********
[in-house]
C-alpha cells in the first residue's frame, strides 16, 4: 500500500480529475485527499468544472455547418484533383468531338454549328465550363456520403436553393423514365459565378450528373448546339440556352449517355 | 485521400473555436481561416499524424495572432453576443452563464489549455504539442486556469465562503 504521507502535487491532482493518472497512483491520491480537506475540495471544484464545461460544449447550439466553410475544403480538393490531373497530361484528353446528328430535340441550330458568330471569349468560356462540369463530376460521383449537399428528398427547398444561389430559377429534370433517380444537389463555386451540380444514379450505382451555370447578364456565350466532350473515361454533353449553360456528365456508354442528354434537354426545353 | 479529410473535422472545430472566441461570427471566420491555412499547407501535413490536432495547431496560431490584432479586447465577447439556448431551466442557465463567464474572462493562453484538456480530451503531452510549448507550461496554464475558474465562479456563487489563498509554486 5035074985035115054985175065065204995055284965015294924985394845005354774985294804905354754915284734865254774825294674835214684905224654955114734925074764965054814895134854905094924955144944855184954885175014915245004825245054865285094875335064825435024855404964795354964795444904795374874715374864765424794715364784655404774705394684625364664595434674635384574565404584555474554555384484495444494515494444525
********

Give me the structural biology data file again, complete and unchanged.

[in-house]
C-alpha cells in the first residue's frame, strides 16, 4: 500500500480529475485527499468544472455547418484533383468531338454549328465550363456520403436553393423514365459565378450528373448546339440556352449517355 | 485521400473555436481561416499524424495572432453576443452563464489549455504539442486556469465562503 504521507502535487491532482493518472497512483491520491480537506475540495471544484464545461460544449447550439466553410475544403480538393490531373497530361484528353446528328430535340441550330458568330471569349468560356462540369463530376460521383449537399428528398427547398444561389430559377429534370433517380444537389463555386451540380444514379450505382451555370447578364456565350466532350473515361454533353449553360456528365456508354442528354434537354426545353 | 479529410473535422472545430472566441461570427471566420491555412499547407501535413490536432495547431496560431490584432479586447465577447439556448431551466442557465463567464474572462493562453484538456480530451503531452510549448507550461496554464475558474465562479456563487489563498509554486 5035074985035115054985175065065204995055284965015294924985394845005354774985294804905354754915284734865254774825294674835214684905224654955114734925074764965054814895134854905094924955144944855184954885175014915245004825245054865285094875335064825435024855404964795354964795444904795374874715374864765424794715364784655404774705394684625364664595434674635384574565404584555474554555384484495444494515494444525